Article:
The product of the entitlement attitude and racially-skewed policies is the rent-seeking economy which pervades the country.

Rampant corruption in all aspects of public life is another result of these policies.

In this regard, the prime minister’s keenness to introduce the national unity agenda is a welcome step forward. But we would be naïve to think it is a magic-wand solution capable of rectifying years of normalising racism.

The current crop of leaders the country is turning to for answers are ageing politicians steeped in racial politics. We need a new generation of political leaders, from all races, to make the rejection of racism their primary platform and thereby help Malaysia enter the 21st century. If not, we will continue to wallow and stagnate in the 20th century backwater.

If you want unity, reject racism. If you want the economy to flourish, reject racism. If you want to fight rent-seeking corruption, reject racism. If you want to build a modern education system, reject racism. If you want a strong and competent civil service, reject racism. If you want the poor and struggling Malays and non-Malays to improve their standard of living, reject racism.

If you understand that every citizen has equal rights – and they do despite what some may say – then do not discriminate citizens by race.

We need a new generation of political and business leaders who eschew race-baiting in order to fight the torpor of a rent-seeking economy that breeds corruption and has wrought havoc on the economy.

Meritocracy and integrity need to be the foundational values that will define the country’s future success, not race. We also need laws that ensure those who promote racism are prosecuted without fear or favour.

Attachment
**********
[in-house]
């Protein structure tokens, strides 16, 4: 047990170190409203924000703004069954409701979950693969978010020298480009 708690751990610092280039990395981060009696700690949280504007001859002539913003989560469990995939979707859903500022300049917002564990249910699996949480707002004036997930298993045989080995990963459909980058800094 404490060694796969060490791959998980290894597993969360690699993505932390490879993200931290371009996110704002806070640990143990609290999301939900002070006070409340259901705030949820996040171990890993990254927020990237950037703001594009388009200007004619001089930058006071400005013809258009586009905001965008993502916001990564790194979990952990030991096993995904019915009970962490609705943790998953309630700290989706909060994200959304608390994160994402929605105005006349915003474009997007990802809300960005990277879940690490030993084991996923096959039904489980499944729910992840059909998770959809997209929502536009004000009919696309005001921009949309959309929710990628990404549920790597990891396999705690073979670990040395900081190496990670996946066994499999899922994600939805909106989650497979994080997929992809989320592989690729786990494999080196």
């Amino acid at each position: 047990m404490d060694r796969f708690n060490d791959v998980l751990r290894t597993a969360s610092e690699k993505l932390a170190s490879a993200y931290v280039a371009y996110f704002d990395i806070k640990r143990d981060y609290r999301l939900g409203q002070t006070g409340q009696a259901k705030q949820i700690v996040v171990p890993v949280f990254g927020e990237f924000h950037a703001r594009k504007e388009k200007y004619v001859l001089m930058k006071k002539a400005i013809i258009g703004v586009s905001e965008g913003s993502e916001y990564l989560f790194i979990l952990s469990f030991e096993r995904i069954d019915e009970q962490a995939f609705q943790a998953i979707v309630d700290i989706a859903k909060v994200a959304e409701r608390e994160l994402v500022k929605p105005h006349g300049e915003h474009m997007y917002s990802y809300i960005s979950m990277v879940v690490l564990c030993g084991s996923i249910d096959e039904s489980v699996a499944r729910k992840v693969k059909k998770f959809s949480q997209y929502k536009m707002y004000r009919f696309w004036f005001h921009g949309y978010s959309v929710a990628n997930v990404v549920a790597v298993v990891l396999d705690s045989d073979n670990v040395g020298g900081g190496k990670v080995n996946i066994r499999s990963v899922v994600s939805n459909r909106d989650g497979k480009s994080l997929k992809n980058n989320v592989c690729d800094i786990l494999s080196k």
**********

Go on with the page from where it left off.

The country needs an injection of new ideas and strategies that will build its collective capacities to meet the challenges of the new era.

This is the task for the next generation and the sooner it can displace the old, the better the chances of the country making progress.

The key, however, lies with the elite Malays, those who wield the most power and privileges and have benefited the most from the existing systems. They, particularly the young millennials whose parents and grandparents have reaped the rewards of the NEP, must take stock of their privileges and reject the racist foundations. In that way, they will contribute to the restructuring of a more united and non-racist Malaysia.

Such an endeavour calls for the cultivation of true moral courage. It is indeed a formidable task. After all, those who oppose the status quo will be attacked by fellow Malays who will resort to the usual accusation of betrayal of the race. This is the ultimate weapon to silence Malays who disagree with the racism. Are fair-minded Malays who desire a progressive and inclusive society up to the task?

Therein lies the real Malay dilemma for the 21st century. As they are the main beneficiaries of the current system and as they are now economically independent, they must actively reject racism, get involved in fighting against it and help foster a united and progressive Malaysia.

It is equally a dilemma and a challenge for the non-Malays who have bought into the system.